Bill H: Yeah, well I think ultimately no one can pull another person out of their shell, just like no one can make another person happy. You kind of have to find that for yourself. And I think in this situation, Andy and that relationship and that promise of this whole other world, and the ability to just sort of explore new territory for Diane was the thing that was so appealing and obviously Andy Garcia is appealing in his own right. But I think that’s something that you really do find from the inside and it reawakened that for her. 

(L-R) Diane Keaton, Andy Garcia in the film, BOOK CLUB, by Paramount Pictures

Erin S: Also, I think that meeting the Andy character, for me, what it really does is it makes her question her decisions. It’s not so much that she’s going to go ride off into the sunset with him, she’s like “Okay, so this is what I’m choosing,” and she knows now what is possible, because I don’t think that she believed that she could ever have feelings for a man again because she kind of was a little bit dead inside from her marriage that went on too long.

SKA: Yes, yes, and he’s awakening these feelings and she hasn’t felt these before…

Erin S: Yes, But actually her journey is that she has to get honest. She has to actually tell her kids things weren’t exactly the way they seem.

SKA: Right, and I loved that part of it too. No more hiding, being open like your mother Bill.

Erin S: Yeah. So that’s the freedom and Andy’s the prize.

SKA: Yeah, so, Andy Garcia. Yes, I have interviewed him in person he is so cool.

Erin S: He’s quite a prize.

SKA: He is! He’s so great to see on screen. And they had worked together, in  The Godfather Part Three. Is that the last time they’ve been together onscreen?

Bill H: I think so. I mean, they’ve been friends’ ever since.

Erin S: They wanted to work together, that’s how this happened.

Jane Fonda in the film, BOOK CLUB, by Paramount Pictures

SKA: Alright, Jane Fonda. I’ve got to talk about her. I’ve been following her career since I was in high school, and that’s a long time! She’s kind of my role model. That’s why I had my third child. In an interview she was asked if she had any regrets and she said, “That I didn’t have more children,” so I had one more.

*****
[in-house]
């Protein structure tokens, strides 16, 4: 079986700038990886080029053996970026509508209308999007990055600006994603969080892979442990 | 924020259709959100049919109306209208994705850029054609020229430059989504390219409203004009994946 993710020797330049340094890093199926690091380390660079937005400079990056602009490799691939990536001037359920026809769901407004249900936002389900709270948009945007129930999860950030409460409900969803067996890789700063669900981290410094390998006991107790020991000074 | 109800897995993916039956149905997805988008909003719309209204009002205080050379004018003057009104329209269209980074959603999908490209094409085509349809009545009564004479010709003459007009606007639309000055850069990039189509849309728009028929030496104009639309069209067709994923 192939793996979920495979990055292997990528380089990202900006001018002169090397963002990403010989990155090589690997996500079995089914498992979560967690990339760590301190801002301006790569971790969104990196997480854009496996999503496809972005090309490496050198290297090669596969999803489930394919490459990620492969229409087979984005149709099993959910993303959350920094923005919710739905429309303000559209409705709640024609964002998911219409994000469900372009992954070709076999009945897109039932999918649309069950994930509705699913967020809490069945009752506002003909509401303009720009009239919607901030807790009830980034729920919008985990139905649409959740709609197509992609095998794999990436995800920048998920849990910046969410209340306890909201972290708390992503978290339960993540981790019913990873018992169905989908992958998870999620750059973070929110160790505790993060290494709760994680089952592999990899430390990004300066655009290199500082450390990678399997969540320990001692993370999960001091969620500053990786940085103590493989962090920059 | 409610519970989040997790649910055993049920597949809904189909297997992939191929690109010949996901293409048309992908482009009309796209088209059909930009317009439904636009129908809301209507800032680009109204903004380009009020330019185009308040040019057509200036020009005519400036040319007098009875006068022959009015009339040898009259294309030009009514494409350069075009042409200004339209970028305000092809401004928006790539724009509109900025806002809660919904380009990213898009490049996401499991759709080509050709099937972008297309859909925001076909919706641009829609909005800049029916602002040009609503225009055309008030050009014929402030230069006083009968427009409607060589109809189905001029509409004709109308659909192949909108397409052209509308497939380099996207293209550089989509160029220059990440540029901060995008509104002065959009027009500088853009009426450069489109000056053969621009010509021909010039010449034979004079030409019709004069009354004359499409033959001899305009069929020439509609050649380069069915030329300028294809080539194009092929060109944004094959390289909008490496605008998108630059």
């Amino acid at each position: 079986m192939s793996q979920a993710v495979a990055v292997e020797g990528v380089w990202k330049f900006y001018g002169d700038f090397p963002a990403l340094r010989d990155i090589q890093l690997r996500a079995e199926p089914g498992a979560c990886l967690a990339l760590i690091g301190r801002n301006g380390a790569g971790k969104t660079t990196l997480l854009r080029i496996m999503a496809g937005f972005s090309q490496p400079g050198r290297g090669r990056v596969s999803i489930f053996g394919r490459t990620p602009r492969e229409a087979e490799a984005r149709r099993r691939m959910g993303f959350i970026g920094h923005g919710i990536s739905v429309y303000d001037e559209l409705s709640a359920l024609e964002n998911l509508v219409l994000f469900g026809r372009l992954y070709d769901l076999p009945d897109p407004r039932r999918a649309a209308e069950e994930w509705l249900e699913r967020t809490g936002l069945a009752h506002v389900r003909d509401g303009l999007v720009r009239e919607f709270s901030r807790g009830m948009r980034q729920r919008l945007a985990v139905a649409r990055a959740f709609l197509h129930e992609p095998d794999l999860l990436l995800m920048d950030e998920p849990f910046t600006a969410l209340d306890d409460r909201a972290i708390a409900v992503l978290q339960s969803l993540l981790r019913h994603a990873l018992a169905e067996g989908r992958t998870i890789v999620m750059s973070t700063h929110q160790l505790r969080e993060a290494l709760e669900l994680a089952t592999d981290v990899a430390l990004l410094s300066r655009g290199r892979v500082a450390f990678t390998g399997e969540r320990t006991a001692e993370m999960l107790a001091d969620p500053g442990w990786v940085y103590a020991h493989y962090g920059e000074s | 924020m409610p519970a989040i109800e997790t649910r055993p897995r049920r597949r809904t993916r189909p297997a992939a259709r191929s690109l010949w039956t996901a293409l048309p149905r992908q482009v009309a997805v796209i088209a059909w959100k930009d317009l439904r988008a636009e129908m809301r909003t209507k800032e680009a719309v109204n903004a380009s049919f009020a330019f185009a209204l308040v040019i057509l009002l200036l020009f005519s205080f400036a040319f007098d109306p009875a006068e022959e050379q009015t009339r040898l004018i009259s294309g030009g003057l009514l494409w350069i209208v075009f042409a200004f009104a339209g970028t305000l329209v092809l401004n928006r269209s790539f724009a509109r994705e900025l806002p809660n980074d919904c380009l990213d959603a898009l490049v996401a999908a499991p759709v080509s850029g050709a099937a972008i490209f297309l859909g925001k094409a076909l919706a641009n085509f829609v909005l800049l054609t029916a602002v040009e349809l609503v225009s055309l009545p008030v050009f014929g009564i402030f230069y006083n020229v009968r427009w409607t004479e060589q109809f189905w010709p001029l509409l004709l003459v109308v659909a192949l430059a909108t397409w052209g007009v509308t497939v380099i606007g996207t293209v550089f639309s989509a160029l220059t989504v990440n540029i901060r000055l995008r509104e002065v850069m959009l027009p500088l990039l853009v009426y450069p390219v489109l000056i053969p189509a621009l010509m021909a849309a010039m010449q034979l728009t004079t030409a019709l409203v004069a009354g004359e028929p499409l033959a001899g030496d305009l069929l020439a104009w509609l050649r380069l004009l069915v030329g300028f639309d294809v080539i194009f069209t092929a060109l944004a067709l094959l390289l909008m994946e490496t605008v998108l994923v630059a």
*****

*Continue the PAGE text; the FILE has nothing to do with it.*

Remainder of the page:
Erin S: Thank you, Jane Fonda!

SKA: Yes, thank you, Jane! And I had a girl! I had two boys, then I had a girl. So, how did she help? She’s such a force of nature. How did she help you as a first time director?

Bill H: For sure, well, number one, Jane is so respectful of the script, of the story we were trying to tell. And immediately, at the point that she was in the movie she wanted… I mean, I think it made us feel sort of validated in a way, because she’s so professional and she never questioned us.

Erin S: She was so committed!

Bill H: So, for me, it was like… Jane Fonda. If you walk on set and Jane Fonda is giving you respect and treating you the way you would think that dynamic works, even though it’s mind blowing because she’s Jane Fonda, everyone else is on board. And I think that validation and that collaboration with someone at that level was really special.

Erin S: She was the one writing out back stories, she wanted to have slumber parties with the women, she wanted the camaraderie. She takes her job really seriously.

Bill H: Yeah, she goes all in. This is not casual. I mean, she’s been doing it for so long and every role she takes on she takes on with such depth.

Erin S: She cares about her career probably just as much as she ever did. That’s what I got. She’s so thankful for the opportunities. And there was certainly the option to walk on set and be like “Well, I’ve been doing this for 60 years so I’m going to tell you…” And she is just not that person.

(L-R) Don Johnson, Jane Fonda in the film, BOOK CLUB, by Paramount Pictures

SKA: Oh, I love to hear that!

Erin S: We loved her.

Bill H: I mean, all four of them. It’s pretty cool as a director to walk up to Candice Bergen and be like “Okay, so can we…” I’d give her a note and she would just sit there, “Okay!” And she would just nail it. I mean, this woman is like a comedian ninja.

Mary Steenburgen in the film, BOOK CLUB, by Paramount Pictures

SKA: Mary Steenburgen, I’m so happy that her talents were brought into it. She’s such an amazing singer and dancer and that was so great, was that written into the script for her?

Bill H: It was in the script but she’s so musical in her own right, and she’s such a brilliant comedian as well but she also has this, just, light to her soul. I mean, she just so effervescent and so kind and I think that dance scene really showcased her and all her brilliance.

Erin S: And her Carol character, to me, only few people could play that role because no matter what she was doing to Bruce, you have to know that she’s still innocent and adorable. 

Bill H: And you have to sympathize, you always are on her side

SKA: It felt like a very different role for her, because she’s more the comedic roles and that type of thing. But she handled it with such finesse! I mean she’d teeter between “Oh, I’m in the book club now I can be my real self,” and then she’d go back to her husband which, had huge communication issues. Which was so brilliant, because that’s what could happen later in life. 

Erin S: That’s what their story is about. Maintaining that communication.

Candice Bergen in the film, BOOK CLUB, by Paramount Pictures